The Story of Foreign Trade and Exchange
After reading “The Story of Foreign Trade and Exchange” I began to think about my company and the manufactures that we acquire our items from. We normally receive items from a company in the United States because they are local and the shipping is not as expensive. However, on occasion we import from a Honduran company when the United States company can’t produce as fast or if we need a bulk order. Our biggest problem recently has been getting the jackets we need fast enough for the Department of Corrections and their new hires.
The new hires usually consist of 150 to 200 people all getting one jacket a piece. Both companies’ trade and exchange goods with one another to comply with customer needs in their country. The United States company does not have an absolute advantage in pants or jackets that are ordered in bulk, which is my company’s biggest need. The Honduran company has an absolute advantage in jackets and pants because it doesn’t take them long to produce both items in bulk and in an expedited time frame.
The United States company would have a comparative advantage in pants if they stopped producing jackets and just made pants because they would produce more in a decent time frame and complete the bulk order. As for the Honduran company, they have a comparative advantage in jackets because it doesn’t take them long to produce jackets in the bulk that is needed if they stopped making pants.This analysis for both of these companies is very important for my company because when we have a demand for pants and jackets we know who we need to confer with for a faster turnaround time. If these two companies would do what the case study suggests and produce what is a comparative advantage for them, it would benefit them as well as their customers, including my company.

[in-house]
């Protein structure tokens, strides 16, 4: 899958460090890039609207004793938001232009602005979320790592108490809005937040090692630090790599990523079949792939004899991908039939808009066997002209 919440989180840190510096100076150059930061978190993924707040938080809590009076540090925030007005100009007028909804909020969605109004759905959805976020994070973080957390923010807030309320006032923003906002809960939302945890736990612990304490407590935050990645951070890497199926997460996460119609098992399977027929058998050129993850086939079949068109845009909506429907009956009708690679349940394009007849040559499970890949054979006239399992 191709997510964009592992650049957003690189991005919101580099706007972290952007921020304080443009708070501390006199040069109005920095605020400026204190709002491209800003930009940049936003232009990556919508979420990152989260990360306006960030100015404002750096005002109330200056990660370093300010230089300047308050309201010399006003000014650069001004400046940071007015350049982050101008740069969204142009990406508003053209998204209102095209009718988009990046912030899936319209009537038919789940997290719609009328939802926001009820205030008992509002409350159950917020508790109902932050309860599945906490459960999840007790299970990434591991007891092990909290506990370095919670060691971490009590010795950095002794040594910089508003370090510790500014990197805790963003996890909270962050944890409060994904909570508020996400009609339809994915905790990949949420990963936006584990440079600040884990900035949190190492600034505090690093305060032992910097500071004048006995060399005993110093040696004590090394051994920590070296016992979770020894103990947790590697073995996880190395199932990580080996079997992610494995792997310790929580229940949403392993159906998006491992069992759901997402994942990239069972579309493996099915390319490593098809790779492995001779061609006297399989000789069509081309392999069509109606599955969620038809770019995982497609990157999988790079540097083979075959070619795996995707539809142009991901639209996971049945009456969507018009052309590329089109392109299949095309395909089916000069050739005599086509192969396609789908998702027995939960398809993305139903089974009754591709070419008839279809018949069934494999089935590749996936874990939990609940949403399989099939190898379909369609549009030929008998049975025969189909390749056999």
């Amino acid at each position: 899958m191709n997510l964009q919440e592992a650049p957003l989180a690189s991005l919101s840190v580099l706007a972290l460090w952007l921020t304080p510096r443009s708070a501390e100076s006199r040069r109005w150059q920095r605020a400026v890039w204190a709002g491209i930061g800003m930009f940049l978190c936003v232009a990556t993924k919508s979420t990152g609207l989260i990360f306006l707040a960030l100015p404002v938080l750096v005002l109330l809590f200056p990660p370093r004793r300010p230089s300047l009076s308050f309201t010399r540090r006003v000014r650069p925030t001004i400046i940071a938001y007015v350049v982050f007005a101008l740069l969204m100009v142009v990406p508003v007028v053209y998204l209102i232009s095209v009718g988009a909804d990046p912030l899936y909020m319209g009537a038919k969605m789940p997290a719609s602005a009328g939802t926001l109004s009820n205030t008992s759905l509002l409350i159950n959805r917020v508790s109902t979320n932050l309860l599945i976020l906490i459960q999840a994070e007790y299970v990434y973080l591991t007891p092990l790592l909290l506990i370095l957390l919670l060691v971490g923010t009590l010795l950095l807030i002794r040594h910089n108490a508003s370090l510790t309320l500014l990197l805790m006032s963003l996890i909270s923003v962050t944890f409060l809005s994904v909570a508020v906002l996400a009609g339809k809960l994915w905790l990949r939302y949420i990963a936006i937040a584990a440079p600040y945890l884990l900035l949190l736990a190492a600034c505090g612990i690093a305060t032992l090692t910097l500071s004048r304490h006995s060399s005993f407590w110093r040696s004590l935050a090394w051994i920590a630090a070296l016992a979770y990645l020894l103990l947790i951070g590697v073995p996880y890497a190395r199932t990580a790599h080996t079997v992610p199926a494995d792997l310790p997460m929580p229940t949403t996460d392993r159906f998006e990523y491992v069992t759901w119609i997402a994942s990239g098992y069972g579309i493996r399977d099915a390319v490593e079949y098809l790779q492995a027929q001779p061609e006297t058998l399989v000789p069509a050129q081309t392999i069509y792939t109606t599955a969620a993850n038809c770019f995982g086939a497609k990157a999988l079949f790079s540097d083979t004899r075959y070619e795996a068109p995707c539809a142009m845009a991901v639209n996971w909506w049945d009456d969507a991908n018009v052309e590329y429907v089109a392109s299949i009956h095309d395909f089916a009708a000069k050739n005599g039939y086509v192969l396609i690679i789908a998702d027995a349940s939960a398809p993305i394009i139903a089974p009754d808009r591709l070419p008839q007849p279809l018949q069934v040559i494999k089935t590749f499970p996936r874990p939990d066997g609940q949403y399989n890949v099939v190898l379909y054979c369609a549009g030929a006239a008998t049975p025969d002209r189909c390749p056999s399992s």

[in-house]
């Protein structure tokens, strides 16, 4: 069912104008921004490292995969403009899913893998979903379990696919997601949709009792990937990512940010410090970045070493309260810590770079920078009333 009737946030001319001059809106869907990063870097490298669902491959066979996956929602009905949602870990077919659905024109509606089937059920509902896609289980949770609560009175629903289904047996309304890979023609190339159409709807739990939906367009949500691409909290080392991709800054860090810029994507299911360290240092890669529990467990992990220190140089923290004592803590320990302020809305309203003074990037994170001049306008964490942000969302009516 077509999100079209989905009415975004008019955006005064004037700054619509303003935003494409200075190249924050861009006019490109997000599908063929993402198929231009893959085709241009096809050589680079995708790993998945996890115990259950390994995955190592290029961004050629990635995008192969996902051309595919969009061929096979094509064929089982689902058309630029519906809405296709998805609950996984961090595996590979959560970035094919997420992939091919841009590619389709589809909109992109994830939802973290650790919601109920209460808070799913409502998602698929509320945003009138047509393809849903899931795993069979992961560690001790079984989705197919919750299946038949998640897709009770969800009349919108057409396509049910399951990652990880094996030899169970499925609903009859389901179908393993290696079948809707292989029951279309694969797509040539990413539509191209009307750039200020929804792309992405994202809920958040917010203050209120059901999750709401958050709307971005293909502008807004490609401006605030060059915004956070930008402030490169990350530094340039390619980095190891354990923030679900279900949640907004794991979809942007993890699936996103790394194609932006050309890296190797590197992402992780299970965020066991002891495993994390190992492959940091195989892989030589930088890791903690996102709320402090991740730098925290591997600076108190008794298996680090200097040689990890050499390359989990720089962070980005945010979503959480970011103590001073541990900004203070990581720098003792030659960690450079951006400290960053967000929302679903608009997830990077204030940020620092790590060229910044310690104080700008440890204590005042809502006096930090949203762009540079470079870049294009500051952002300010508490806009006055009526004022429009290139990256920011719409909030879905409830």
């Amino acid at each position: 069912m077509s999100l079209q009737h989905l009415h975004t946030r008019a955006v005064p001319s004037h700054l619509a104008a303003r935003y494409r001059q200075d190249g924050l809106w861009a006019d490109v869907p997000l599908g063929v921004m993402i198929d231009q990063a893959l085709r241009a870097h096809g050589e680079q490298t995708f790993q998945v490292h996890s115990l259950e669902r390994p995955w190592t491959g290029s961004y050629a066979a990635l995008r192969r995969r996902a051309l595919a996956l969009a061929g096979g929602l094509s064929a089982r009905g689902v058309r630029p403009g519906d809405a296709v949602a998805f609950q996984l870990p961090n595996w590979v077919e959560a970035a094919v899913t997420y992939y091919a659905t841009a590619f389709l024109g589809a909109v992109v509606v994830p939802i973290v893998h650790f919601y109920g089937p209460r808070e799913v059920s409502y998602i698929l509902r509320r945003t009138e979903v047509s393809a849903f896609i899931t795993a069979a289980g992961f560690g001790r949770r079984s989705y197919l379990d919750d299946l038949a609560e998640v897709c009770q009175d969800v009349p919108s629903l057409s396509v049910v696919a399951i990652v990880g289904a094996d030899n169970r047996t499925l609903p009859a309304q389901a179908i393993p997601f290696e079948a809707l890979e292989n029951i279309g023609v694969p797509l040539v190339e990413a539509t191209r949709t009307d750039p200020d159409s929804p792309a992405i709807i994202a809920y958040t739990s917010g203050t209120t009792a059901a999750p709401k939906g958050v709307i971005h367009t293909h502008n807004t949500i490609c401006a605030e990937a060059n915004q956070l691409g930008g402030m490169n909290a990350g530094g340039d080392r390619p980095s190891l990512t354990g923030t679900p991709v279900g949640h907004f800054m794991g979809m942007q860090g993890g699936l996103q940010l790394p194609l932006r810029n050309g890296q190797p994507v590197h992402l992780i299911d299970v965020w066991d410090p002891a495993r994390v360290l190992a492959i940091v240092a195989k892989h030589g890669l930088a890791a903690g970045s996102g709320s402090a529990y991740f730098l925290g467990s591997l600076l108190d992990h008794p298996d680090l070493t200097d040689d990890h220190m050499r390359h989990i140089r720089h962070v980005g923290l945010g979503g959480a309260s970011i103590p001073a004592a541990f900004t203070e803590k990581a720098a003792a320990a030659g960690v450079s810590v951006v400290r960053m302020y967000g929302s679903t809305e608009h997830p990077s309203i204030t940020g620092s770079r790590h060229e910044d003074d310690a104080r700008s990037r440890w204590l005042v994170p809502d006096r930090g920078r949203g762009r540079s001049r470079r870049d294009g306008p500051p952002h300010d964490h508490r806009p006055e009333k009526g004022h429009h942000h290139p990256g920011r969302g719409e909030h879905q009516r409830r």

One of the benefits would be the stimulation it would provide to the economy, the producer and consumer markets, in addition to allowing their business to improve financially.